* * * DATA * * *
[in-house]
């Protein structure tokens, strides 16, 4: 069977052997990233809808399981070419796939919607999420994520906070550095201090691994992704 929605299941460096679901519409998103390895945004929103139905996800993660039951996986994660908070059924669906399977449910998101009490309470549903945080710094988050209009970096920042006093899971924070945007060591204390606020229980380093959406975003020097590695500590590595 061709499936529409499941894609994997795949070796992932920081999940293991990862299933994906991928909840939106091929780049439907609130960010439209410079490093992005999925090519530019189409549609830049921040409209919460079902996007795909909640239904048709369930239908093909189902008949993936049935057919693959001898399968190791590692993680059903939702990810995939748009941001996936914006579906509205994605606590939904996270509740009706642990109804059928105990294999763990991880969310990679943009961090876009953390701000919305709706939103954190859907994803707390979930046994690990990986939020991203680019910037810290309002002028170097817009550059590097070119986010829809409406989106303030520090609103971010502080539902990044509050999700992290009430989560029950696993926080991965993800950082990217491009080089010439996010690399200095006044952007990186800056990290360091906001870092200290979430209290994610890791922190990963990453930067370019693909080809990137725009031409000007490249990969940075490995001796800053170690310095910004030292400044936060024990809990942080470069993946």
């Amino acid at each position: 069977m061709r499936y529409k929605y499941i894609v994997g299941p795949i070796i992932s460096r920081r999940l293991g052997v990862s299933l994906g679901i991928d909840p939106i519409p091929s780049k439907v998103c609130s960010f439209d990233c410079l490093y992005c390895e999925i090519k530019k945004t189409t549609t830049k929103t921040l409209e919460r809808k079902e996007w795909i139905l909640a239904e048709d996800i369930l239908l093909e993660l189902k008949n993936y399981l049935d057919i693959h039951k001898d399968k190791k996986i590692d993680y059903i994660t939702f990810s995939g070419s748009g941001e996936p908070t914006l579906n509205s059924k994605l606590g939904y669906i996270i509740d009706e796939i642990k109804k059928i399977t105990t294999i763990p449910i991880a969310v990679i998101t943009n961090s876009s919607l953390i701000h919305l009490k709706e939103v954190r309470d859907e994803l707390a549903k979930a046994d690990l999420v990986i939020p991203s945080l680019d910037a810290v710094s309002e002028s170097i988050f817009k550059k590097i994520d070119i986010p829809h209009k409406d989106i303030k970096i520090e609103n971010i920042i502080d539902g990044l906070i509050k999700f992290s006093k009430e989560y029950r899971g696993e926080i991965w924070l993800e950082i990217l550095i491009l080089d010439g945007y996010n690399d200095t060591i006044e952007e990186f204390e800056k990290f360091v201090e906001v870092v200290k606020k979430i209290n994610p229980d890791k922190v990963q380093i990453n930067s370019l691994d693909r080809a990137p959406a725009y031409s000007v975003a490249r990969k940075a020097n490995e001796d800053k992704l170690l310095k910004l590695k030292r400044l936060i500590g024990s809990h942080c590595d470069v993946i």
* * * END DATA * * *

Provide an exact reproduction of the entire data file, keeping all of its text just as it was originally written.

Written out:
[in-house]
């Protein structure tokens, strides 16, 4: 069977052997990233809808399981070419796939919607999420994520906070550095201090691994992704 929605299941460096679901519409998103390895945004929103139905996800993660039951996986994660908070059924669906399977449910998101009490309470549903945080710094988050209009970096920042006093899971924070945007060591204390606020229980380093959406975003020097590695500590590595 061709499936529409499941894609994997795949070796992932920081999940293991990862299933994906991928909840939106091929780049439907609130960010439209410079490093992005999925090519530019189409549609830049921040409209919460079902996007795909909640239904048709369930239908093909189902008949993936049935057919693959001898399968190791590692993680059903939702990810995939748009941001996936914006579906509205994605606590939904996270509740009706642990109804059928105990294999763990991880969310990679943009961090876009953390701000919305709706939103954190859907994803707390979930046994690990990986939020991203680019910037810290309002002028170097817009550059590097070119986010829809409406989106303030520090609103971010502080539902990044509050999700992290009430989560029950696993926080991965993800950082990217491009080089010439996010690399200095006044952007990186800056990290360091906001870092200290979430209290994610890791922190990963990453930067370019693909080809990137725009031409000007490249990969940075490995001796800053170690310095910004030292400044936060024990809990942080470069993946």
């Amino acid at each position: 069977m061709r499936y529409k929605y499941i894609v994997g299941p795949i070796i992932s460096r920081r999940l293991g052997v990862s299933l994906g679901i991928d909840p939106i519409p091929s780049k439907v998103c609130s960010f439209d990233c410079l490093y992005c390895e999925i090519k530019k945004t189409t549609t830049k929103t921040l409209e919460r809808k079902e996007w795909i139905l909640a239904e048709d996800i369930l239908l093909e993660l189902k008949n993936y399981l049935d057919i693959h039951k001898d399968k190791k996986i590692d993680y059903i994660t939702f990810s995939g070419s748009g941001e996936p908070t914006l579906n509205s059924k994605l606590g939904y669906i996270i509740d009706e796939i642990k109804k059928i399977t105990t294999i763990p449910i991880a969310v990679i998101t943009n961090s876009s919607l953390i701000h919305l009490k709706e939103v954190r309470d859907e994803l707390a549903k979930a046994d690990l999420v990986i939020p991203s945080l680019d910037a810290v710094s309002e002028s170097i988050f817009k550059k590097i994520d070119i986010p829809h209009k409406d989106i303030k970096i520090e609103n971010i920042i502080d539902g990044l906070i509050k999700f992290s006093k009430e989560y029950r899971g696993e926080i991965w924070l993800e950082i990217l550095i491009l080089d010439g945007y996010n690399d200095t060591i006044e952007e990186f204390e800056k990290f360091v201090e906001v870092v200290k606020k979430i209290n994610p229980d890791k922190v990963q380093i990453n930067s370019l691994d693909r080809a990137p959406a725009y031409s000007v975003a490249r990969k940075a020097n490995e001796d800053k992704l170690l310095k910004l590695k030292r400044l936060i500590g024990s809990h942080c590595d470069v993946i």